So, just what makes this issue so special? Well dear readers, The Li’l Depressed Boy #13 marks a key moment in any young person’s life. The moment where they’ve moved on from past broken hearts and went out into the world on that most special and nerve-wracking of nights, a first date with a new love interest. It’s a simple concept, but at the same time, so painfully complicated. Struble and Grace set the stage beautifully in this issue with 3 page dream sequence/flashback/recap of Lil’ Depressed Boy’s past failures with women. A minefield of missed opportunities, regrets and rejection that anyone reading can relate to. After coming face to face with past failures, we watch as The Li’l Depressed Boy gathers the courage to go on his first date with his new co-worker, Spike. You can feel the awkwardness and nervousness as he opens the door for her and they partake in that overly polite dinner conversation filled with attempts at humor leading towards shared experiences and honest connection building. Reading these 4 pages of the date were like re-living numerous experiences of my own, giving that relatable experience that I’ve been savoring in my comics this year that I just love.
Now I hate to spoil it, but I have to highlight the climax of the date, which takes us back to the quote at the beginning of this review. The night winds down, and they head owards her home and the tension just oozes off the page. Sina Grace is able to handle the pacing excellently, giving us stolen moments, like where their hands almost come together and you simply want to scream. A well placed full panel of silence followed by the exhale of disappointment as Li’l Depressed Boy chickens out and instead of kissing her, says good night. Luckily this gal isn’t having that and serves up the green light and we get a beautiful double page spread of them kissing. If you’re like me, and I think many of you are, you know this moment. You’ve lived this moment and you know how stressful and at the same time, wonderful this moment can be. This sequence was done so well, it literally gave me butterflies. The double page spread was so beautiful that if I was back in college, I would have blown these 2 pages up on the color copier at Kinko’s and put it on my dorm room wall.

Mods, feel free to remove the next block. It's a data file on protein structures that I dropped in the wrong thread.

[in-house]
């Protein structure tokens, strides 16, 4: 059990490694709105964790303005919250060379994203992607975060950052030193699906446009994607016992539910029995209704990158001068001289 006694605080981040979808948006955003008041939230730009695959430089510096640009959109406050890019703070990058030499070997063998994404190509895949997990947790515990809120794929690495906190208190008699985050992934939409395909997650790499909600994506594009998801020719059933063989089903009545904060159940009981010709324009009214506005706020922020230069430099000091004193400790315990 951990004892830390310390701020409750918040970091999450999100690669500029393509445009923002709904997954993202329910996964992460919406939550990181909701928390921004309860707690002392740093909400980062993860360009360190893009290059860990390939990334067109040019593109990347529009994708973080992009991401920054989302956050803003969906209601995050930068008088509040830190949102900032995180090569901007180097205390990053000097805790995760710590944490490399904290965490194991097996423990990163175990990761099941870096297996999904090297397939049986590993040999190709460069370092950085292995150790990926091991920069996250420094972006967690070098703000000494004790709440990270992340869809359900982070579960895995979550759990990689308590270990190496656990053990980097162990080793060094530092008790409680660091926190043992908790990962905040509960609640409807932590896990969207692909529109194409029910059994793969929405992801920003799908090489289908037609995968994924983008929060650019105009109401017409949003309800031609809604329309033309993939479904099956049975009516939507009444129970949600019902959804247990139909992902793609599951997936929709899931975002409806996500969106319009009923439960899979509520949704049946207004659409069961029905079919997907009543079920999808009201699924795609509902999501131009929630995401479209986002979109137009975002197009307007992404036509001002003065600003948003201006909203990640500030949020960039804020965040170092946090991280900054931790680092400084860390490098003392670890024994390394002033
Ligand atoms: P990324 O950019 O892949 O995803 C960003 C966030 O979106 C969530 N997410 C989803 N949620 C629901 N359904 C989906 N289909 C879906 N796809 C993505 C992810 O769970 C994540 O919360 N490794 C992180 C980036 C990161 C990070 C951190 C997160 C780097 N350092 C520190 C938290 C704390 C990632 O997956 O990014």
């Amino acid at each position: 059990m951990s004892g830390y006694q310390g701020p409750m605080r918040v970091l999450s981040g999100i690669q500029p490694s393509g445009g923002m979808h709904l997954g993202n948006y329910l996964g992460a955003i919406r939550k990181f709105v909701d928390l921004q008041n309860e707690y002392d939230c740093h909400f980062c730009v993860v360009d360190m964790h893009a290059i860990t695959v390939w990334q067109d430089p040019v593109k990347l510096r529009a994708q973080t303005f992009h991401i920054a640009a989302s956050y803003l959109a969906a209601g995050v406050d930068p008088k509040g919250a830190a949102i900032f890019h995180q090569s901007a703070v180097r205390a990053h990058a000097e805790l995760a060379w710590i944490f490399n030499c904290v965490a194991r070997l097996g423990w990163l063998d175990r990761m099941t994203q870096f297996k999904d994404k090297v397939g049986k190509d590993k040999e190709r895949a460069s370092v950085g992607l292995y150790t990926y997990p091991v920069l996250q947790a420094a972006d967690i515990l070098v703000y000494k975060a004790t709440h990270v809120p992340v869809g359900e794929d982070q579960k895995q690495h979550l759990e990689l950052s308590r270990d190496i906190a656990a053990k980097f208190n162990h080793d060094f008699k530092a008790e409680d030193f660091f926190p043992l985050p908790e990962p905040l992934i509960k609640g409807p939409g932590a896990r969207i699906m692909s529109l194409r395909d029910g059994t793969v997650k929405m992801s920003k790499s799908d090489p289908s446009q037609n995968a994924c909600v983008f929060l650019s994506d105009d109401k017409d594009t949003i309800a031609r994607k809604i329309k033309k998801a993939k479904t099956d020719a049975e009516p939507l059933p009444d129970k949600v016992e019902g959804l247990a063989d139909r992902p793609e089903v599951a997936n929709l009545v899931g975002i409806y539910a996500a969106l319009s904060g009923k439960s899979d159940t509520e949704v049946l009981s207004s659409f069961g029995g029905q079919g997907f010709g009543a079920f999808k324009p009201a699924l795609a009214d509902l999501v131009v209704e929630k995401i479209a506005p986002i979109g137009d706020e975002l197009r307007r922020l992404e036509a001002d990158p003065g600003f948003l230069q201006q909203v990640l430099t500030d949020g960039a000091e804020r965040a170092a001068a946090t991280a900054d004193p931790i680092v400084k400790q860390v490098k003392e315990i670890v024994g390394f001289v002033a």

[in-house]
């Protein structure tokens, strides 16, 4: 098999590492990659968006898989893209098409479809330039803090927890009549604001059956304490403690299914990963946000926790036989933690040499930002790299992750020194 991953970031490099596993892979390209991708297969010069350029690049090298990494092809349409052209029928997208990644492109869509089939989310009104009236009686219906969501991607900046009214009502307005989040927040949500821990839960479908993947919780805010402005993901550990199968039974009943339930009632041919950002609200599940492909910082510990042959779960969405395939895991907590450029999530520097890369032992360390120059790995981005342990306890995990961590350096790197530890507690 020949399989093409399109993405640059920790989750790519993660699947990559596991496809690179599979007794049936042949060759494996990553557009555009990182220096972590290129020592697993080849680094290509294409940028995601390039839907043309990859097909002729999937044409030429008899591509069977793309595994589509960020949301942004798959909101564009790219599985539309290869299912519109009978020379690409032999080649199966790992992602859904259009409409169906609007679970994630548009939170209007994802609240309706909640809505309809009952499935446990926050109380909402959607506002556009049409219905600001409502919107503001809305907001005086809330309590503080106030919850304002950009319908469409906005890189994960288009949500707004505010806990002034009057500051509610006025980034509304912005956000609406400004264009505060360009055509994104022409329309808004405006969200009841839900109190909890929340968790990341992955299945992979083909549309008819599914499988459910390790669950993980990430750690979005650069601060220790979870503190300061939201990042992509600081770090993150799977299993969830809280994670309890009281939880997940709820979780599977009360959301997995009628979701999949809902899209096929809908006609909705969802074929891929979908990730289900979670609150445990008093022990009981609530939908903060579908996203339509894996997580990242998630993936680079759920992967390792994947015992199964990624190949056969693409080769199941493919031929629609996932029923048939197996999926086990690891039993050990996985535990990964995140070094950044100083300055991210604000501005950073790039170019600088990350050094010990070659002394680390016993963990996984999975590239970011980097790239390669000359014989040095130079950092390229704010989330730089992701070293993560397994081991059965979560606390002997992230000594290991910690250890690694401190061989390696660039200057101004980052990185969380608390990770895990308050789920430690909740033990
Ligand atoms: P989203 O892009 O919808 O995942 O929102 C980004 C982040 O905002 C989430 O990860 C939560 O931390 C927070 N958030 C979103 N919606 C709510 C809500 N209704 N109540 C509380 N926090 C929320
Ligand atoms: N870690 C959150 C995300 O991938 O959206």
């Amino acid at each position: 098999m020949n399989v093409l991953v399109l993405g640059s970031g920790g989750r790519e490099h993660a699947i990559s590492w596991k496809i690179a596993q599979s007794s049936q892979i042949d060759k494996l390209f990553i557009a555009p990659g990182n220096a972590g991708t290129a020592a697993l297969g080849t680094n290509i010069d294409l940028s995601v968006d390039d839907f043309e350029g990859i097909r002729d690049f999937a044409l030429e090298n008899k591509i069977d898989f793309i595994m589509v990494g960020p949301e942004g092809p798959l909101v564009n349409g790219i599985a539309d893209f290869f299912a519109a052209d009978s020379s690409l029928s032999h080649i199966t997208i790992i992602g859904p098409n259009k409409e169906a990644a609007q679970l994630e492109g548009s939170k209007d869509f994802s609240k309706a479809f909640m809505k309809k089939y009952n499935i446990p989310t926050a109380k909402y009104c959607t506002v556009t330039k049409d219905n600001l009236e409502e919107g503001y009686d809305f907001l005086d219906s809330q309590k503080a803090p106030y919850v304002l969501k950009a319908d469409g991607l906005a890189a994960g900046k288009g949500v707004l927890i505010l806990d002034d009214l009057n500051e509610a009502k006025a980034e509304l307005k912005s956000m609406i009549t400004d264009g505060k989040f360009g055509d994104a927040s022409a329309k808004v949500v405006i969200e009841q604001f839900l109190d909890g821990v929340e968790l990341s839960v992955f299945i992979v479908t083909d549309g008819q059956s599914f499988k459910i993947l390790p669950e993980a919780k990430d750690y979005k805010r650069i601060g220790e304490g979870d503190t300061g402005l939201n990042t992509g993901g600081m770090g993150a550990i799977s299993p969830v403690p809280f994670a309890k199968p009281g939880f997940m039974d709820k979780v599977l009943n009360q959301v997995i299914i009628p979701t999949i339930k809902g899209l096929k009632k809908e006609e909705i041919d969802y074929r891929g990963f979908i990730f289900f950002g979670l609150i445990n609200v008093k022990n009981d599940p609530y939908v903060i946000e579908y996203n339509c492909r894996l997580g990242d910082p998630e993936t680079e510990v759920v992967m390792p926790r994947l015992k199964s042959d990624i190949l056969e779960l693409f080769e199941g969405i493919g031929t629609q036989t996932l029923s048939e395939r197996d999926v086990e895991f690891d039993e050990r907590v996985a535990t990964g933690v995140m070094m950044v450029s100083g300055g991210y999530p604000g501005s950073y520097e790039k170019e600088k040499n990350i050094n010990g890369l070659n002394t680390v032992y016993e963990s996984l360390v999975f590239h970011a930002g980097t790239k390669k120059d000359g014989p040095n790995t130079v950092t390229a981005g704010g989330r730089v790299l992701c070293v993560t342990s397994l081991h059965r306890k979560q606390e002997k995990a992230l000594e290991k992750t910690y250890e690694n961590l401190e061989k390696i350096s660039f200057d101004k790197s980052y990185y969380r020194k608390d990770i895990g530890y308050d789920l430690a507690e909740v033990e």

The great thing about The Li’l Depressed Boy is that they don’t leave it at that. No, the whole theme is the depressing reality and challenge of life and they remind us of that when, after the high point of a great date, Li’l Depressed Boy is greeted with the harsh reality that while Spike is his co-worker at the movie theater he works at, she’s technically his boss and fraternization amongst employees is frowned upon by their bosses. So while Spike is into it, it has to be a secret. Nothing is ever easy for Li’l Depressed Boy and that’s why we love him.
With The Li’l Depressed Boy, Struble and Grace are giving me my emo, melodramatic, relationship book fix in it’s own unique and personal way. It’s unlike any other comic on the stands and I adore it because of that. Maybe it’s the dumb hopeless romantic in me that likes to listen to punk songs about girls, but clearly I’m not alone. The lack of a solid book of this genre followed by how much fun The Li’l Depressed Boy is just shows me how important this genre is and I hope that I get to read the adventures of this lovable rag doll and root for him in his hopeless pursuit of love and happiness, because at the end of the day, that’s really what’s most important, right?